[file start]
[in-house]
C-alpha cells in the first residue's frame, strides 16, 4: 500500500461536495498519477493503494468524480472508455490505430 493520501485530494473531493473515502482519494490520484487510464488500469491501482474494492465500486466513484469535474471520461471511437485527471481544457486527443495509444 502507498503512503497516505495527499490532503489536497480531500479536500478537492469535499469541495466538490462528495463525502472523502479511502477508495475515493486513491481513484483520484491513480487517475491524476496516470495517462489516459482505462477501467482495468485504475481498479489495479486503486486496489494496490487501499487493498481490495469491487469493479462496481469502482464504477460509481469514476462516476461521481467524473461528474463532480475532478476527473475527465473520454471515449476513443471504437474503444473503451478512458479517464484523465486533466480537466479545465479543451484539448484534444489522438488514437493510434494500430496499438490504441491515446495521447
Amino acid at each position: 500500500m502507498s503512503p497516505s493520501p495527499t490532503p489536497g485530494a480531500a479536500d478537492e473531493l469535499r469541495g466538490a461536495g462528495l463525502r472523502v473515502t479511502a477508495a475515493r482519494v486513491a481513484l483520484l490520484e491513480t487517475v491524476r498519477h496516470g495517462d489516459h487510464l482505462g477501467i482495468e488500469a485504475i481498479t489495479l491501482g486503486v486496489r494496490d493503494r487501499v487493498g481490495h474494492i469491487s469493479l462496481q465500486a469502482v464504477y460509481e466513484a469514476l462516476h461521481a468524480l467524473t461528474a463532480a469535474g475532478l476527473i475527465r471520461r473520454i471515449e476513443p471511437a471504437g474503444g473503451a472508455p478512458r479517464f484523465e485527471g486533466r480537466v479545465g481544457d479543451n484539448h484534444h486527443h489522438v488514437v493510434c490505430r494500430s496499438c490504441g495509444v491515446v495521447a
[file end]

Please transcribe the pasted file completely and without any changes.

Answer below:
[in-house]
C-alpha cells in the first residue's frame, strides 16, 4: 500500500461536495498519477493503494468524480472508455490505430 493520501485530494473531493473515502482519494490520484487510464488500469491501482474494492465500486466513484469535474471520461471511437485527471481544457486527443495509444 502507498503512503497516505495527499490532503489536497480531500479536500478537492469535499469541495466538490462528495463525502472523502479511502477508495475515493486513491481513484483520484491513480487517475491524476496516470495517462489516459482505462477501467482495468485504475481498479489495479486503486486496489494496490487501499487493498481490495469491487469493479462496481469502482464504477460509481469514476462516476461521481467524473461528474463532480475532478476527473475527465473520454471515449476513443471504437474503444473503451478512458479517464484523465486533466480537466479545465479543451484539448484534444489522438488514437493510434494500430496499438490504441491515446495521447
Amino acid at each position: 500500500m502507498s503512503p497516505s493520501p495527499t490532503p489536497g485530494a480531500a479536500d478537492e473531493l469535499r469541495g466538490a461536495g462528495l463525502r472523502v473515502t479511502a477508495a475515493r482519494v486513491a481513484l483520484l490520484e491513480t487517475v491524476r498519477h496516470g495517462d489516459h487510464l482505462g477501467i482495468e488500469a485504475i481498479t489495479l491501482g486503486v486496489r494496490d493503494r487501499v487493498g481490495h474494492i469491487s469493479l462496481q465500486a469502482v464504477y460509481e466513484a469514476l462516476h461521481a468524480l467524473t461528474a463532480a469535474g475532478l476527473i475527465r471520461r473520454i471515449e476513443p471511437a471504437g474503444g473503451a472508455p478512458r479517464f484523465e485527471g486533466r480537466v479545465g481544457d479543451n484539448h484534444h486527443h489522438v488514437v493510434c490505430r494500430s496499438c490504441g495509444v491515446v495521447a